NAPLES — When most customers think about butcher shops, succulent suppers come to mind. As you stand in front of the meat case, you can almost hear the sizzling of a steak on your grill and smell the aroma of the hot baked potato you'll serve alongside it.
It would be easy to assume that the neighborhood butcher is thinking about what you'll buy. But according to Naples butchers, they're thinking about people, and they can't wait to talk to you.
"There is nothing like the one-on-one with customers, and many of ours we know by name," said Jimmy Pepper, Jr. who owns Jimmy P's Butcher Shop in Naples with his father. "My father has been a butcher for 45 years like his father before him, and that's what having a small family-owned business is all about."
You can get in and out of Jimmy P's Butcher Shop quickly if they're not slammed, but most customers don't want to. That's because traditional butcher shops, like other specialty stores, are making a comeback. For home cooks, they are a treasure trove of information and inspiration.
"Shopping at specialty stores like ours used to be the norm," Jimmy Pepper, Sr., recalled.
Home cooks rely on specialty stores for more than products. At these independently owned food shops, customers learn shortcuts and techniques from the proprietors and employees. And for those customers who care more about the ingredients than convenience, they'll make special trips all over town to complete a meal.
At places like Jimmy P's, expect anything from recipe suggestions to a formal education on what makes a butcher shop special and why they are so few and far between.
"It's about freshness, and when you shop at a specialty store like ours, you're not getting something out of a case – you're talking to me," said Pepper, Sr., who has been known to sit down with people and talk at length about beef sourcing. "I know my suppliers and I can look at a product for example, and tell you exactly what field that cow came from."
Pepper said one perk of being so picky about their products is the wooing they receive from suppliers. But no amount of begging will sway the Peppers, who hold blind taste testings for every product they carry to determine which products to feature in their store.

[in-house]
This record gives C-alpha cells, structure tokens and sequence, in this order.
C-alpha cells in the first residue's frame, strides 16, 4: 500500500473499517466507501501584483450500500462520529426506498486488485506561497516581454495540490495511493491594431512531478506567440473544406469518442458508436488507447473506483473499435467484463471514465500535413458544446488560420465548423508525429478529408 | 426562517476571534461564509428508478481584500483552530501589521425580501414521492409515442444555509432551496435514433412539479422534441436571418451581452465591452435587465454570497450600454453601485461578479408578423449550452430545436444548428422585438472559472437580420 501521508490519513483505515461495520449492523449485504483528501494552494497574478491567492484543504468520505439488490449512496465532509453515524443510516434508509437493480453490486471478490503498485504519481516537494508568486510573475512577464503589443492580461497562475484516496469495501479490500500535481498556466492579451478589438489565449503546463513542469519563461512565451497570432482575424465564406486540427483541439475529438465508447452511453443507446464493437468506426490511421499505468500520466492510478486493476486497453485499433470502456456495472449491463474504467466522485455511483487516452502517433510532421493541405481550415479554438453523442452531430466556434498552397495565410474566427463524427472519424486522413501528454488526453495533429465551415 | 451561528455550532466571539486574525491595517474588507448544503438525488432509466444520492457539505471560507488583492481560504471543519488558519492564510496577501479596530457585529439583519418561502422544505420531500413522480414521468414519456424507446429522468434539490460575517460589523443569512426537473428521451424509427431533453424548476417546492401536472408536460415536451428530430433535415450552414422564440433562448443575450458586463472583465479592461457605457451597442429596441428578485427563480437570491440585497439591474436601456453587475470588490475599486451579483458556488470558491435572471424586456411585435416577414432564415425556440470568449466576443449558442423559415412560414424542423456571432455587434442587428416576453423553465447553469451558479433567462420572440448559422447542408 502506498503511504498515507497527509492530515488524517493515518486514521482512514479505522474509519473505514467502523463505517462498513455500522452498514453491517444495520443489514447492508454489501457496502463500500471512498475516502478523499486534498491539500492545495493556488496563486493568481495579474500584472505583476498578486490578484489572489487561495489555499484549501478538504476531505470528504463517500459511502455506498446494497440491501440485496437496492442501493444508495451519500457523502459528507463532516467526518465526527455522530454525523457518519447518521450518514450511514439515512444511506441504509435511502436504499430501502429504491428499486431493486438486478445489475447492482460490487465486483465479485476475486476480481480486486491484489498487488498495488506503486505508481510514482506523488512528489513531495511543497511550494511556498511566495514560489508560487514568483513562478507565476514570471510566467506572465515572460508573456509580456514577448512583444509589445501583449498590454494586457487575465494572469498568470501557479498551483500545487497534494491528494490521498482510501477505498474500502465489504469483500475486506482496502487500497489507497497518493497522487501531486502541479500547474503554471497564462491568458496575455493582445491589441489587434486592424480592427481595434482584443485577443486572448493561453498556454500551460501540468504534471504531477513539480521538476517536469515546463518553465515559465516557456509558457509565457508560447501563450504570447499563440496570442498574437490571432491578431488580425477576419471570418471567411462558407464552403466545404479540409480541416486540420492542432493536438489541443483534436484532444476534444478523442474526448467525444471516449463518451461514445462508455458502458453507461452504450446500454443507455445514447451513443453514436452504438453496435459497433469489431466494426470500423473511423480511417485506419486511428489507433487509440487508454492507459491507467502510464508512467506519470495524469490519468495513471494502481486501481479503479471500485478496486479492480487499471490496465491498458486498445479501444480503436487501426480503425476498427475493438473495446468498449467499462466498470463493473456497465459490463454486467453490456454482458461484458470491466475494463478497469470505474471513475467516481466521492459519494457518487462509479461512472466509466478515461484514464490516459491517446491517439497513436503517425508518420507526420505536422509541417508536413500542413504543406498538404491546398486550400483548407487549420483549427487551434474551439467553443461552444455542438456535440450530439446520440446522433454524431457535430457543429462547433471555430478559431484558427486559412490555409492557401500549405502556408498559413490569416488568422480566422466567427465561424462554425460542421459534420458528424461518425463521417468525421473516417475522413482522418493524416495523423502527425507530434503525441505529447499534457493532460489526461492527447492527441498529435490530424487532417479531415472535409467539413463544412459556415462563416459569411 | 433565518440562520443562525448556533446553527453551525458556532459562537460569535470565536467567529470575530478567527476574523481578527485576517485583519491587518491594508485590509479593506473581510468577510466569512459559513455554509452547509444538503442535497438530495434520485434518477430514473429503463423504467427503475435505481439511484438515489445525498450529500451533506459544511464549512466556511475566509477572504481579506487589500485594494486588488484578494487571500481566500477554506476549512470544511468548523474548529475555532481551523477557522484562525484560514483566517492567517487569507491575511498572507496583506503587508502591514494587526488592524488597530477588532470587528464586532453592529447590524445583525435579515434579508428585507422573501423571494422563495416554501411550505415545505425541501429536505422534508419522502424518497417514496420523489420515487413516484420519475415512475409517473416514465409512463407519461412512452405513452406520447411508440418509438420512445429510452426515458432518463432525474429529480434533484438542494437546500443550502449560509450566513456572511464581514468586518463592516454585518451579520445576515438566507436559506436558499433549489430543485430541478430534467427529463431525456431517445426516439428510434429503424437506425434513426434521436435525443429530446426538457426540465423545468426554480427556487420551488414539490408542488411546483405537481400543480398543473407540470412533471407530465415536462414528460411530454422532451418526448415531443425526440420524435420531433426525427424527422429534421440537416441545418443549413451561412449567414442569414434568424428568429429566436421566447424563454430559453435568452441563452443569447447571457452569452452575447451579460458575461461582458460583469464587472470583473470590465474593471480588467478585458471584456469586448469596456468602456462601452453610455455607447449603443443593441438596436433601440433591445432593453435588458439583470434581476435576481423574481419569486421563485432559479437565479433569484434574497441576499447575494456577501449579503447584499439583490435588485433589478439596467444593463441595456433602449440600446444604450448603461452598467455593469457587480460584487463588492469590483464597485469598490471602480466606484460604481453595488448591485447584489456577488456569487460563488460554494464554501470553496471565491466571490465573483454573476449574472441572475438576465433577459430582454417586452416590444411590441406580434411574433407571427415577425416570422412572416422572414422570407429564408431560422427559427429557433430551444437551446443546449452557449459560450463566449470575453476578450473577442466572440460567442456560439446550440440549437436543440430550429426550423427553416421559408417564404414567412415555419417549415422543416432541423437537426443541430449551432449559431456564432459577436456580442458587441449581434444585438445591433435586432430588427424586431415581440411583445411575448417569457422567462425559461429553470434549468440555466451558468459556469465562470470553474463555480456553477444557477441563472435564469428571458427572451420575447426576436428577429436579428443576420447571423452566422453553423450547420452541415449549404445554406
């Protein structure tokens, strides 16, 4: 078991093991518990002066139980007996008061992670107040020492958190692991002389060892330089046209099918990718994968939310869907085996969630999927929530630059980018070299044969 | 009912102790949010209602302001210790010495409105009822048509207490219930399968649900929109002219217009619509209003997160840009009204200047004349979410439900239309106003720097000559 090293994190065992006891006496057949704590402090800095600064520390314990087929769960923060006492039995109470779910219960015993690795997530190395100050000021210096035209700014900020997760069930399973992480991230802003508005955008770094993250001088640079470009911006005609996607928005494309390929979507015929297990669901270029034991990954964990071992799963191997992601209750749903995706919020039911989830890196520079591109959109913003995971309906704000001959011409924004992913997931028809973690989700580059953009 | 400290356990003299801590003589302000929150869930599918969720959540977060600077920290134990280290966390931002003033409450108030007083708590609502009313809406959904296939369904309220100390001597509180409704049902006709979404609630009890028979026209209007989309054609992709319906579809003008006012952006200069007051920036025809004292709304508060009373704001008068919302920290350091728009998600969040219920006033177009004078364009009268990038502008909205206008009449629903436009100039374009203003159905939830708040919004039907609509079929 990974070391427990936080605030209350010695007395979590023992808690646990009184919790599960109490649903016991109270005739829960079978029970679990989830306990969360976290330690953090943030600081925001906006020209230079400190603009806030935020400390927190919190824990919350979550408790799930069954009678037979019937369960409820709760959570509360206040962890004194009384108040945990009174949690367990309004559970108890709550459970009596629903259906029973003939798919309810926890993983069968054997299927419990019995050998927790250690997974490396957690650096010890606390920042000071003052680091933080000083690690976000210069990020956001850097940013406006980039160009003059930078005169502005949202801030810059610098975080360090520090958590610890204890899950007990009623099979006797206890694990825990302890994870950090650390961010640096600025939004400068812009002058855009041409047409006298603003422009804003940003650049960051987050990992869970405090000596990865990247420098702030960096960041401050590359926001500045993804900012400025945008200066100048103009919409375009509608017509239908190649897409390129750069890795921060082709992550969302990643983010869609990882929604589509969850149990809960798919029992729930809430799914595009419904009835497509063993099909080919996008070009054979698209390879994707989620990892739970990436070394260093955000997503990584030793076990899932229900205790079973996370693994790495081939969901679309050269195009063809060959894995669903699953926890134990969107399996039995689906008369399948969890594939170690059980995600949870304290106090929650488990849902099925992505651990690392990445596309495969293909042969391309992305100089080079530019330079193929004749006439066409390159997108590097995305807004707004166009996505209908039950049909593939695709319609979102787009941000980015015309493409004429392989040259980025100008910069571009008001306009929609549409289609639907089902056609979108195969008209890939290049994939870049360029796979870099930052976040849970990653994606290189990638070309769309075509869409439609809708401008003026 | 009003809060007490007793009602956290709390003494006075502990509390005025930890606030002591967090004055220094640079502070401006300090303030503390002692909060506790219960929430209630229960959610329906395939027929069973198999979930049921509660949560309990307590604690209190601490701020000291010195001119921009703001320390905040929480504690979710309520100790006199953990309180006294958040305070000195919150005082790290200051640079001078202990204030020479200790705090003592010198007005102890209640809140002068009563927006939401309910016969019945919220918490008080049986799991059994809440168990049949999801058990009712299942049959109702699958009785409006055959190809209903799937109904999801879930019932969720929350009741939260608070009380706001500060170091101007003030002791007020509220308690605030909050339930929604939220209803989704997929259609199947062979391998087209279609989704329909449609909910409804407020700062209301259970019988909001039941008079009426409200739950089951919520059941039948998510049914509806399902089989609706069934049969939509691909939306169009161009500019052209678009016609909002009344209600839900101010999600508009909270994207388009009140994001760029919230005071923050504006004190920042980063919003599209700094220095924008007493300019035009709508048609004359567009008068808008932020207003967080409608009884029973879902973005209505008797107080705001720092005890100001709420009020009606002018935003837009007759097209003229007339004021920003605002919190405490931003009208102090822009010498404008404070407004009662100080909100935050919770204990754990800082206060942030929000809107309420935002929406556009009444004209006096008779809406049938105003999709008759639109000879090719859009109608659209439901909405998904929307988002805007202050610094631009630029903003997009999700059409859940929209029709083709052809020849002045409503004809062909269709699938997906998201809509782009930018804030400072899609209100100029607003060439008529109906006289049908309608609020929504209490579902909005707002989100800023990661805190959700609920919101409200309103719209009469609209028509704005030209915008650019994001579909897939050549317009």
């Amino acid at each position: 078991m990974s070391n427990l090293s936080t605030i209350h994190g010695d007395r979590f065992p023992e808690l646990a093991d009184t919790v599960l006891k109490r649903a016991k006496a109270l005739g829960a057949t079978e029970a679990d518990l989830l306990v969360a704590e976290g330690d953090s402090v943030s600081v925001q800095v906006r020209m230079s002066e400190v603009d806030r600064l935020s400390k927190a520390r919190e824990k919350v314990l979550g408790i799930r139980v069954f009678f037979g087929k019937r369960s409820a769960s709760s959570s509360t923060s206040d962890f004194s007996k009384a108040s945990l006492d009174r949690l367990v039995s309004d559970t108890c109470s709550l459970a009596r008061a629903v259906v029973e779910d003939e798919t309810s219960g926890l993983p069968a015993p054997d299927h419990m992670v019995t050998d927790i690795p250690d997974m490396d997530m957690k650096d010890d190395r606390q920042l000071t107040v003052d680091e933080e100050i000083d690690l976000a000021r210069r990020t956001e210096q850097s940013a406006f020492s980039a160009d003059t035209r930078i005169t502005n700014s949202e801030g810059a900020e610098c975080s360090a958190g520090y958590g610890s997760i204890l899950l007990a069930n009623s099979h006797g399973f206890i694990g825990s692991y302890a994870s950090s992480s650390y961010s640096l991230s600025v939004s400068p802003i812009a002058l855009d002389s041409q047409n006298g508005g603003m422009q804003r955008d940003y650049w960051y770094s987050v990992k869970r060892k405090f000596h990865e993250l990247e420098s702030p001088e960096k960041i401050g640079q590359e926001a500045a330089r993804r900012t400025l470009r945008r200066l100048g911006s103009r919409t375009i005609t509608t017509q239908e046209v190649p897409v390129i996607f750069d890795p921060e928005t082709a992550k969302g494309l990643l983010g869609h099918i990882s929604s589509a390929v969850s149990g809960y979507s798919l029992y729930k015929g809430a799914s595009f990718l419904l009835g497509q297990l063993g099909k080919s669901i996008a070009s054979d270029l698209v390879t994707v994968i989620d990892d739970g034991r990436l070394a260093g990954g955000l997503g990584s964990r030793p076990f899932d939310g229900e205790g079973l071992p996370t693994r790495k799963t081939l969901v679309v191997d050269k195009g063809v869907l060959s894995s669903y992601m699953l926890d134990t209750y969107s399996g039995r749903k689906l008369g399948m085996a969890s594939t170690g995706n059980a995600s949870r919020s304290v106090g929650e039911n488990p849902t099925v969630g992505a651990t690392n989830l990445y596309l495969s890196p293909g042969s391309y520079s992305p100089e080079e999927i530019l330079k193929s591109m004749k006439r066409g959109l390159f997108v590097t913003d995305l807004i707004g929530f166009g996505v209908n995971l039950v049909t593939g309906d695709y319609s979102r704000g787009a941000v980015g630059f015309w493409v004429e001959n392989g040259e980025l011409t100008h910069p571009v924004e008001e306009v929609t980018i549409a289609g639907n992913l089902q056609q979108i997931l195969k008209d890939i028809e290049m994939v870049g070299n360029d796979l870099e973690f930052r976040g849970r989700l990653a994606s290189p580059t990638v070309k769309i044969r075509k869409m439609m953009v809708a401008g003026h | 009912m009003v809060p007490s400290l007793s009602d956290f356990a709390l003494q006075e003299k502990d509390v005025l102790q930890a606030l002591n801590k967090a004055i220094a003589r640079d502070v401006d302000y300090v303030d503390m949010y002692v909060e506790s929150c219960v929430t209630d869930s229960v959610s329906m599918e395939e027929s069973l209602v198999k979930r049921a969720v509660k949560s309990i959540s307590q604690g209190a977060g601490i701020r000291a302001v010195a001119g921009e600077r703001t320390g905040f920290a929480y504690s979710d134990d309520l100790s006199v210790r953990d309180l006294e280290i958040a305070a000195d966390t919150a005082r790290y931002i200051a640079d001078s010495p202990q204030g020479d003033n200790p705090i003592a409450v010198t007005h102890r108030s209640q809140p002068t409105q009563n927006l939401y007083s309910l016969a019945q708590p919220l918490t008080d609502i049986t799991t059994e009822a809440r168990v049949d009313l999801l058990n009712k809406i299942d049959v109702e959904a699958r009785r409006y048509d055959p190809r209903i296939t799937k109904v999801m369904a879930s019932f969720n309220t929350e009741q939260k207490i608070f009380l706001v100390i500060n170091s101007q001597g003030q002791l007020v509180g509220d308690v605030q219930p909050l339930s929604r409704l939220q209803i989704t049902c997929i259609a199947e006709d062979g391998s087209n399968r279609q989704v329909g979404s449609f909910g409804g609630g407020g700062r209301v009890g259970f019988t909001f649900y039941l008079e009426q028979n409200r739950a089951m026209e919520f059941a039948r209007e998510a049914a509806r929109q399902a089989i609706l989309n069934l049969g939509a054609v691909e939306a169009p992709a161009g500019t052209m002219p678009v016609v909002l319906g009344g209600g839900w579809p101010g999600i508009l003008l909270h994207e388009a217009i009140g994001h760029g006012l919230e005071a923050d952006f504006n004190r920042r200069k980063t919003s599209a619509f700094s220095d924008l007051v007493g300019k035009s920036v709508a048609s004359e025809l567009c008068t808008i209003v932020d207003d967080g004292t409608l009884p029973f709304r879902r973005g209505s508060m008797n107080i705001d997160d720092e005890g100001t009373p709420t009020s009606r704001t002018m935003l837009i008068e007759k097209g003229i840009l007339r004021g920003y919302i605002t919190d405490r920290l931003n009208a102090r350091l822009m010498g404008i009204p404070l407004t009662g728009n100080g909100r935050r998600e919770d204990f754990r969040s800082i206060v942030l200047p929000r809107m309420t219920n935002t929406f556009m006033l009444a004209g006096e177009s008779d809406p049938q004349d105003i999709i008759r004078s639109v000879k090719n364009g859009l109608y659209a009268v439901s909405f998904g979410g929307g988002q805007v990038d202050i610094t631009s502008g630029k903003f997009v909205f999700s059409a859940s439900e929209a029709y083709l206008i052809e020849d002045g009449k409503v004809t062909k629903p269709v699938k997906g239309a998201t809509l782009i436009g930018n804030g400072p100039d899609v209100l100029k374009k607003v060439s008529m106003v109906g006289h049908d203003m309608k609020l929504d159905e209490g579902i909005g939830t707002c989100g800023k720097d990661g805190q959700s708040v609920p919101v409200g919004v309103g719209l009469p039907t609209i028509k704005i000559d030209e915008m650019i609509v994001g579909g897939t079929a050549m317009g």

Butcher shops have evolved but some, like Jimmy P's, still subscribe to the old-school approach of assembling a menu. Jimmy P's serves lunch, including hot and cold deli sandwiches. The difference between its deli sandwiches and say, a grocery store, is that Jimmy P's cuts, seasons and cooks all of the deli meats that they serve in their café in-house.
"Old-fashioned butcher shops make their own deli meats, and that's one reason people keep coming in for our sandwiches," said Pepper, Sr. "We do our own roast beef, turkey, ham, pastrami and corned beef."
Jimmy P's grilled Reuben has earned quite a fan following – the Peppers have served dozens in a single lunch rush. Jimmy P's also makes its own bacon and cooks barbeque, beef short ribs and duck leg. The Peppers concede that their price point at Jimmy P's is higher than most other establishments with a butcher department, but that doesn't seem to affect their customer base. A number of their customers even have orders shipped to them in the off-season.
While Jimmy P's is the only true stand-alone butcher shop in Naples, other retailers also do their own butchering and take tremendous pride in the craft. At Wynn's for example, nothing makes butchers Steve Shriver and Mark Brown happier than when someone calls with a laborious custom order.
"We're outgoing people, so we love the contact and to talk about our craft and the products we have to offer," said Shriver. "We're fortunate to have one butcher here who has been doing this for 50 years."
Brown and Shriver say they also enjoy suggesting housemade accoutrements that pair with the meats they sell, and that part of being productive butchers is so much more than just carving meat.
"We have gourmet food specialists here and one of them makes incredible marinades that customers can pair with various proteins," said Brown, who is a chef as well as a full-time butcher. Brown says he enjoys sharing cooking tips with customers and getting to know them.
"We have a lady who comes in a couple times a year who orders a large custom lamb order including ground lamb and lamb chops," Brown said. "We make it for her each time and we know her by name."
Both Jimmy P's and Wynn's create their own housemade sausage, which is a daunting task."Older meat cutters, those old timers, are a dying breed, but they can do more with a piece of meat than you can imagine," Shriver said.
In East Naples, Oakes Farms has become known over the years for its produce and seafood, but it also has a meat department that specializes in customer contact, and butcher Frank Murphy keeps customers in smiles. The veteran began working in a butcher shop when he was seven years old, more than six decades ago. He came to Naples to retire, and joined Oakes Farms simply to shape the new meat department created back in 1998. He's been there ever since.
"We have a lot of regulars and it's always a pleasure for customers to come in and ask a question — like how we suggest they cook a pork chop, and I love to share my suggestions with them," Murphy said.
Murphy is planning a vacation to Ireland. When his customers found out, many of them brought in maps and reading material on Ireland to help Murphy plan his trip. It's that connection, forged over years leaning over a counter of meat, that Murphy says has kept him in the business for so long.
"I can relate to many types of people and I enjoy interacting and having fun with them," he says. "I'll get a lady in here from Tennessee and I'll say, 'I see you're from Boston, eh?' and the customers love it."